When two news sources in two different countries publish an article asking the same question, it tends to catch your eye. Based in Paris, The Local, and across the channel in London, The Telegraph, both wanted to investigate why France consistently attracts more visitors each year than any other country in the world. One story offered 6 reasons while the other almost tripled that with 17 ideas about why this country had a target of 100 million visitors for 2020 following on from a rising trend from several previous years. Obviously Covid had a huge impact on reaching that goal but the signs are good that people are returning. What is it that everyone wants to see?
It will be no surprise to learn that at the top of the list is Paris. When we were vacationing here regularly from Atlanta, there were at least 5 flights each night to The City of Light and twice that many if we wanted to fly out of New York. There is an undeniable romance attached to this capital city that’s only amplified by Hollywood with lines like “We’ll always have Paris” from Casablanca. A photo of the Eiffel Tower is instantly recognizable and everyone seems to know that the painting Mona Lisa can be found at the Louvre. Sidewalk café anyone? A more modern attraction, Disneyland Paris, welcomes 15 million guests each year.
When you go on vacation you want to experience something different from what you have at home and this country offers something for everyone. It might seem clichéd but the Germans really do seek out the warm, sunny beaches while the British love the wide open countryside. Our American friends (and ourselves too) can’t get enough of the history and culture. How many castles have all of us toured?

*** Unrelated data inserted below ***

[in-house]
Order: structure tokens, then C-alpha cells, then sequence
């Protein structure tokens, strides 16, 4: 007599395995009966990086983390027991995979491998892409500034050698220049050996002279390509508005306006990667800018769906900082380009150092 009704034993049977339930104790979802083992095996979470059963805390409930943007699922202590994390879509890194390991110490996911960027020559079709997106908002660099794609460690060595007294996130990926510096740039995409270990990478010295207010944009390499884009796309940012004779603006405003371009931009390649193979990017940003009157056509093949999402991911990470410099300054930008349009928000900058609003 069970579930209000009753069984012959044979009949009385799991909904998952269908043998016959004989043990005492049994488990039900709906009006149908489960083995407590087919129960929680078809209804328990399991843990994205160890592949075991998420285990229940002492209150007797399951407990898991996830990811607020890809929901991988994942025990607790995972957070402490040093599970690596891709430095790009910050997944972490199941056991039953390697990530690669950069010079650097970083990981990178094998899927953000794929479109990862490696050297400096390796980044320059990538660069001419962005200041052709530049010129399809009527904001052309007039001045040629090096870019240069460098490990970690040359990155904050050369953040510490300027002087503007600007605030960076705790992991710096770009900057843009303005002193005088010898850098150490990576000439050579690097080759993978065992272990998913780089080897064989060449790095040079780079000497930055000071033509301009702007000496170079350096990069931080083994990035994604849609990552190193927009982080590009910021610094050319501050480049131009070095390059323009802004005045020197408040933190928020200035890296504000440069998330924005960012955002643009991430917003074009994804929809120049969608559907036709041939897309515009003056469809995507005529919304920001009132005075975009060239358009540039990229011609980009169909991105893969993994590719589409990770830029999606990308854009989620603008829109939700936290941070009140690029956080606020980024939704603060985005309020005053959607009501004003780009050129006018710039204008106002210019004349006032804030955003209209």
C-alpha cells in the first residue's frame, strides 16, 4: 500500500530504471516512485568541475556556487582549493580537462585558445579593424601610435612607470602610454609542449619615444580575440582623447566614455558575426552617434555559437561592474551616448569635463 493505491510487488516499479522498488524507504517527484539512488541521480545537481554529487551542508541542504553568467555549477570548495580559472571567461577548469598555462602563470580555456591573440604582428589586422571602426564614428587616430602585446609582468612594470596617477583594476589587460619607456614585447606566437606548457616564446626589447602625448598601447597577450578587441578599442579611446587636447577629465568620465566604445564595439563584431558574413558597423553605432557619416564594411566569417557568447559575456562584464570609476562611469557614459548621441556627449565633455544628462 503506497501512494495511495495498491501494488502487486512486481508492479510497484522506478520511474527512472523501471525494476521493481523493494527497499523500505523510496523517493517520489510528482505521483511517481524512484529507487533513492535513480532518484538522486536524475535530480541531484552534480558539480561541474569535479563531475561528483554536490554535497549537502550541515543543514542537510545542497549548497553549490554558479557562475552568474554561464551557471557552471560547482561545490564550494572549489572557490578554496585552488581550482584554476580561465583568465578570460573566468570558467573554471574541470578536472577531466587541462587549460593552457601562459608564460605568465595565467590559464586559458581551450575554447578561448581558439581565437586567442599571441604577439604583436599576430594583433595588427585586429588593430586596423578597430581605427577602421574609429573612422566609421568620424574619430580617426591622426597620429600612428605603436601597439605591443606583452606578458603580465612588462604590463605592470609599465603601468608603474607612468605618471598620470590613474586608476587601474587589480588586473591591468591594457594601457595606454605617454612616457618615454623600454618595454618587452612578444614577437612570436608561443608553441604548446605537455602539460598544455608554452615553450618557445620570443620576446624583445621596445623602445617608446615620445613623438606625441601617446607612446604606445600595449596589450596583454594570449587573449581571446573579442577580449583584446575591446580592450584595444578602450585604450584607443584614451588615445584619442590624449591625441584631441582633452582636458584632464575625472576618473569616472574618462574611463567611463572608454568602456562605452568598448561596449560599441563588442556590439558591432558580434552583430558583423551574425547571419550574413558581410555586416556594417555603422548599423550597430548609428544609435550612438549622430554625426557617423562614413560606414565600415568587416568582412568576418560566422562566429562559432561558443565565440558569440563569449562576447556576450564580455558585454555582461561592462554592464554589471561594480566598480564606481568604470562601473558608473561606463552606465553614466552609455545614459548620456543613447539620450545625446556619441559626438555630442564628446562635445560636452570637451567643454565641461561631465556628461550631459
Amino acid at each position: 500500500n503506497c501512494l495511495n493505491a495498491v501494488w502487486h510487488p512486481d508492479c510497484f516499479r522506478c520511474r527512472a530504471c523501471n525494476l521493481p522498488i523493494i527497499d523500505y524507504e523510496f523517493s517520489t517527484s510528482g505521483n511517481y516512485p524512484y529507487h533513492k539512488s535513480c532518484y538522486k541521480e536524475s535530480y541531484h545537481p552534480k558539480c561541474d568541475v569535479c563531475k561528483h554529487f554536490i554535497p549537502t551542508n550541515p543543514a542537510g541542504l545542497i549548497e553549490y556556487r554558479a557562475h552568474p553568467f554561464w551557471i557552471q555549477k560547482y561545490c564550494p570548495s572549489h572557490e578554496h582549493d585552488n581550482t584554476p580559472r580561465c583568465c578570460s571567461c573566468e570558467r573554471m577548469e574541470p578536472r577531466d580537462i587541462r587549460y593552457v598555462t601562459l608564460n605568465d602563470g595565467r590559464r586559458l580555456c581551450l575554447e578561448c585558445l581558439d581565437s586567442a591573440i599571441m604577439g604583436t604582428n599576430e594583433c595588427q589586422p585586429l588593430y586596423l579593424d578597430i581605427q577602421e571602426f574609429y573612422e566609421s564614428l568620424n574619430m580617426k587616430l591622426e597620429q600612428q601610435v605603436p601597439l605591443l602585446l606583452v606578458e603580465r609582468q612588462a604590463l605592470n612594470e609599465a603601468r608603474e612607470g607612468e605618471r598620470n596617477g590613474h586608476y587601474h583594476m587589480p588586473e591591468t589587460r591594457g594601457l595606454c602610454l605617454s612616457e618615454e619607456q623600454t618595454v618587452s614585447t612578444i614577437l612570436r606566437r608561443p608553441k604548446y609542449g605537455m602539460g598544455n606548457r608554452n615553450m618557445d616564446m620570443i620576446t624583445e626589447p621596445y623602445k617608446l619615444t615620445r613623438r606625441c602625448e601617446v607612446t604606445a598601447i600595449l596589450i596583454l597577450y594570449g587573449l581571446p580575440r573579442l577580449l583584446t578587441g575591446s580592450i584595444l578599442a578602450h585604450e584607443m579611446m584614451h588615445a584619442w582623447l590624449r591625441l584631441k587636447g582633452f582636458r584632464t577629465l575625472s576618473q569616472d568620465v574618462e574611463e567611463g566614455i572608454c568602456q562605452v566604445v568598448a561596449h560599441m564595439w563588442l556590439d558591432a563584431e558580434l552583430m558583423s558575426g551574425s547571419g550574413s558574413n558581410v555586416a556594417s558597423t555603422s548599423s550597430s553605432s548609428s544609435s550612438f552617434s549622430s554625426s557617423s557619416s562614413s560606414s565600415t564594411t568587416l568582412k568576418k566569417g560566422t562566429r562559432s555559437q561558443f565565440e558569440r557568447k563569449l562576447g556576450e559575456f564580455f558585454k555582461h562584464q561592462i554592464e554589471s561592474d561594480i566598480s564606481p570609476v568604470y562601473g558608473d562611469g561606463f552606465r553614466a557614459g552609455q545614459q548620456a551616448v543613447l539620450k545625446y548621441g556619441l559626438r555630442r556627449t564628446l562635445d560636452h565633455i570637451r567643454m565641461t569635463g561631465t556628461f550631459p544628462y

The physical location of France makes it an easy destination to reach. We have borders with 8 other countries so when the Spanish, Italians, or Swiss want a change of pace they can hop on a train or in their car and be here in a very short time. Crossing the English Channel is 30 minutes on a train or an hour longer by ferry. Being neighbors with so many other countries also means that France can be a stopover point for travelers going on to their final destination.
Villages are a big draw. While Paris is the clear winner as far as the number of people who go there, that romantic image stretches far into the countryside. Thoughts of stone cottages, babbling mill streams, narrow lanes, and market stalls overflowing with just-picked fruits and vegetables ensure that visitors wander away from the big cities. There’s even an aptly-named The Most Beautiful Villages in France association that has what I think must be an easy job of promoting these delightful places.
Wine and food often come to mind for visitors to France. Many of the wine regions here have a tourist route through their territory to ensure that no vineyard gets forgotten. Whether it’s a croissant from the bakery for breakfast, a bowl of hearty onion soup for lunch, or a sumptuous chocolate soufflé for that night’s dessert, there’s always a treat to seek out.
As mentioned above, history and culture bring lots of people here. Iconic landmarks, art known worldwide, and traditions that originated in the shadows of time all contribute to the popularity of France. The Louvre museum receives over 9 million tourists each year making it the busiest in the world.
Oddly, whether it was 6 or 17 reasons (by the way, to achieve that larger number that article’s author just separated items such as art from culture or food from wine) no one addressed what we find vital: people. While it’s true that as a tourist you might not have extensive contact with local residents, when you live someplace you certainly do. Food, wine, culture, landscapes, and history are definitely reasons that we think France is popular but the warm welcome that we’ve received in our new home tops them all. Happy New Year!
Photo note: The featured photo at the top is our kitchen view from the holiday home we rented in Limeuil.